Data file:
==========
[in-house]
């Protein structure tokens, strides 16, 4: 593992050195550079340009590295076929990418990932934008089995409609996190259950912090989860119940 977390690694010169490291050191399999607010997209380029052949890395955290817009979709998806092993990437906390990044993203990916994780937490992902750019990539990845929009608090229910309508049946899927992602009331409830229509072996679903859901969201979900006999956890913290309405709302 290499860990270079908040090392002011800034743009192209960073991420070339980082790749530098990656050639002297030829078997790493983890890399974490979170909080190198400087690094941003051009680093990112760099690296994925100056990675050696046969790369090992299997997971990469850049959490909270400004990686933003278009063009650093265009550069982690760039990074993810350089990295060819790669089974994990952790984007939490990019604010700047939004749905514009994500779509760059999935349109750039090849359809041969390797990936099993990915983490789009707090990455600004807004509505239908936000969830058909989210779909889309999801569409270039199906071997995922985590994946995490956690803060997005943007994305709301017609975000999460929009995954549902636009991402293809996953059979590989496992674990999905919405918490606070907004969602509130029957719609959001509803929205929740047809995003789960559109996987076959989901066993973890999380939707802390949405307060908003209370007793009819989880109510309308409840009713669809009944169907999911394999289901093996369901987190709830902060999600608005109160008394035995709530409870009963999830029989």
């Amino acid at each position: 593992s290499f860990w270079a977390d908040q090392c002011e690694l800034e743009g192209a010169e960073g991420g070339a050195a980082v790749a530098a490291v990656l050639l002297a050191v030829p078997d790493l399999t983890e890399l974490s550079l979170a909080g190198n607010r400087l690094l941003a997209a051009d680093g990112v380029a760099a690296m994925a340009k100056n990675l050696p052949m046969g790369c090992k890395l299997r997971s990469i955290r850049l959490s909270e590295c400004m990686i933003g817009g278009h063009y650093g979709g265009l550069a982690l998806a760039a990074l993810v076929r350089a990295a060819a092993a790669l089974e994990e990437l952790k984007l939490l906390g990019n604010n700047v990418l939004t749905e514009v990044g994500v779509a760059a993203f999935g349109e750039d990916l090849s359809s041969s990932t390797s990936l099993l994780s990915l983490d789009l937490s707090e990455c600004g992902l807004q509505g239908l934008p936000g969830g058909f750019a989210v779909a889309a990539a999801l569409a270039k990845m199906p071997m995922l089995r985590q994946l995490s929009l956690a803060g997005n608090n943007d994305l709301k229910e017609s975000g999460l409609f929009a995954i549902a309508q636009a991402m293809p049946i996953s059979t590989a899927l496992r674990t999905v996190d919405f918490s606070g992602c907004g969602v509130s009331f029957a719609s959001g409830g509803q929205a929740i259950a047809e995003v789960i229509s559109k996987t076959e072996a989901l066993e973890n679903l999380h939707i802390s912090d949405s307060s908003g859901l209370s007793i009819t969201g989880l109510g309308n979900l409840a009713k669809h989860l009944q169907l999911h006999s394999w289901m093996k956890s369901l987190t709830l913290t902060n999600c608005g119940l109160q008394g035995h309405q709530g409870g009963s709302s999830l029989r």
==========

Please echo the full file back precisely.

[in-house]
């Protein structure tokens, strides 16, 4: 593992050195550079340009590295076929990418990932934008089995409609996190259950912090989860119940 977390690694010169490291050191399999607010997209380029052949890395955290817009979709998806092993990437906390990044993203990916994780937490992902750019990539990845929009608090229910309508049946899927992602009331409830229509072996679903859901969201979900006999956890913290309405709302 290499860990270079908040090392002011800034743009192209960073991420070339980082790749530098990656050639002297030829078997790493983890890399974490979170909080190198400087690094941003051009680093990112760099690296994925100056990675050696046969790369090992299997997971990469850049959490909270400004990686933003278009063009650093265009550069982690760039990074993810350089990295060819790669089974994990952790984007939490990019604010700047939004749905514009994500779509760059999935349109750039090849359809041969390797990936099993990915983490789009707090990455600004807004509505239908936000969830058909989210779909889309999801569409270039199906071997995922985590994946995490956690803060997005943007994305709301017609975000999460929009995954549902636009991402293809996953059979590989496992674990999905919405918490606070907004969602509130029957719609959001509803929205929740047809995003789960559109996987076959989901066993973890999380939707802390949405307060908003209370007793009819989880109510309308409840009713669809009944169907999911394999289901093996369901987190709830902060999600608005109160008394035995709530409870009963999830029989």
């Amino acid at each position: 593992s290499f860990w270079a977390d908040q090392c002011e690694l800034e743009g192209a010169e960073g991420g070339a050195a980082v790749a530098a490291v990656l050639l002297a050191v030829p078997d790493l399999t983890e890399l974490s550079l979170a909080g190198n607010r400087l690094l941003a997209a051009d680093g990112v380029a760099a690296m994925a340009k100056n990675l050696p052949m046969g790369c090992k890395l299997r997971s990469i955290r850049l959490s909270e590295c400004m990686i933003g817009g278009h063009y650093g979709g265009l550069a982690l998806a760039a990074l993810v076929r350089a990295a060819a092993a790669l089974e994990e990437l952790k984007l939490l906390g990019n604010n700047v990418l939004t749905e514009v990044g994500v779509a760059a993203f999935g349109e750039d990916l090849s359809s041969s990932t390797s990936l099993l994780s990915l983490d789009l937490s707090e990455c600004g992902l807004q509505g239908l934008p936000g969830g058909f750019a989210v779909a889309a990539a999801l569409a270039k990845m199906p071997m995922l089995r985590q994946l995490s929009l956690a803060g997005n608090n943007d994305l709301k229910e017609s975000g999460l409609f929009a995954i549902a309508q636009a991402m293809p049946i996953s059979t590989a899927l496992r674990t999905v996190d919405f918490s606070g992602c907004g969602v509130s009331f029957a719609s959001g409830g509803q929205a929740i259950a047809e995003v789960i229509s559109k996987t076959e072996a989901l066993e973890n679903l999380h939707i802390s912090d949405s307060s908003g859901l209370s007793i009819t969201g989880l109510g309308n979900l409840a009713k669809h989860l009944q169907l999911h006999s394999w289901m093996k956890s369901l987190t709830l913290t902060n999600c608005g119940l109160q008394g035995h309405q709530g409870g009963s709302s999830l029989r």